Moving from Barcelona to Real Madrid: it is like leaving your partner for their school bully, isn’t it? Or, imagine leaving a job at Apple and strolling through the revolving door of Samsung’s swanky office – the reaction would be quite similar.
Today, anyone who would dare to move from Barça to play for their El Clásico rivals in Spain’s capital city would be looked down upon. Luís Figo’s move to the Santiago Bernabéu Stadium from Catalonia in 2000 instigated the start of Florentino Pérez’s Galáctico era, and was the beginning of a difficult spell at the Camp Nou. When he returned wearing the white of Real, he was met by a rain of coins, glass, weapons and a pig’s head when he set foot close to the terraces full of Catalans staring down at him from high in the sky.
It seems unfathomable, then, that a player capable of making such a move between Spain’s two football heavyweights could be remembered so fondly – especially whilst Real fan and dictator Francisco Franco ruled the nation with unwavering vengeance and anger towards the people of Catalonia and their bid for independence. But, let that be the measure of striker Evaristo de Macedo Filho’s success in both blaugrana, and white during an impressive career.
Born in Rio de Janeiro in 1933, he played for Madureira and Flamengo – where he won three Rio State Championships – before moving to Barcelona in 1957 after being scouted by the club’s technical secretary and former Real and Barça player, Josep Samitier. By this point, he had already featured for Brazil. In the same year as his move to Spain, he became the first Seleção player to score five goals in one fixture, against Colombia.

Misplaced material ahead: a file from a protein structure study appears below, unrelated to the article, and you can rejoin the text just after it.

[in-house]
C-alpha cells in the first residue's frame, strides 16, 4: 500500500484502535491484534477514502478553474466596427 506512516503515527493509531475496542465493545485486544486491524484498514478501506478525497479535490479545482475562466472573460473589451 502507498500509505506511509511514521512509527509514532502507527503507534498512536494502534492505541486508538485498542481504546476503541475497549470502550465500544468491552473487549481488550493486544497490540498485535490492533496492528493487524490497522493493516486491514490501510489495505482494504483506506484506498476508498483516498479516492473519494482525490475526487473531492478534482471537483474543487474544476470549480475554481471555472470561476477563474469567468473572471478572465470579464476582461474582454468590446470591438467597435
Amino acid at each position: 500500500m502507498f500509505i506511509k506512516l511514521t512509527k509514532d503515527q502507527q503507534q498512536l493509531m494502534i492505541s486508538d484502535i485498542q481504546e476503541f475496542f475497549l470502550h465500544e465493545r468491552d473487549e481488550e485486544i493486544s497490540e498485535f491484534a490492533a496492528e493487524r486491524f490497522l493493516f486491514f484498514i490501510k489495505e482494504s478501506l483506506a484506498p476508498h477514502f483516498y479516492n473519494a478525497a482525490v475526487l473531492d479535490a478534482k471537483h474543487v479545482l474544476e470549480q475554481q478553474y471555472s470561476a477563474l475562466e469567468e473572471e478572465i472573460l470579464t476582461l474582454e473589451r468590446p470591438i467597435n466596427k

He was partnered up front at the Camp Nou with Eulogio Martínez, a Paraguayan forward signed from Libertad a year previous. In the 1957/58 La Liga season, their first campaign as a pair, they scored 23 goals between them followed by 108 in the following four years. Under the management of Domingo Balanya and then Helenio Herrera, Barça won two league titles, two Fairs Cups and a solitary Copa del Rey with the South American duo together in attack.
In Madrid, though, Real were beginning to assert their dominance; they were crowned European champions five times in a row between 1956 and 1960 following the creation of the European Cup, and won the 1960 Intercontinental Cup after overcoming Uruguay’s Club Atlético Peñarol 5-1 on aggregate thanks to stellar displays from Alfredo Di Stéfano and Ferenc Puskás. Evaristo, though, was still recognised as one of the best finishers amongst the array of talent around the world at the time.
Comparisons can be made between him and Liverpool’s current Seleção star, Roberto Firmino. Like Jürgen Klopp’s prized striker, he was skillful, willing to dribble at his marker, comfortable using both feet to shoot and pass, surprisingly quick and underrated in the air. Barça forwards in the club’s glory years have always possessed the kind of courage and determination that he had in abundance.
In 1960, he wrote his name into the history books: he scored against Real to knock them out of the European Cup for the very first time. It is worth remembering that, despite the club’s dominance this century, Barça had only featured in one of the first five European Cup tournaments – they reached the semi-final stage in 1959, losing out to Los Blancos.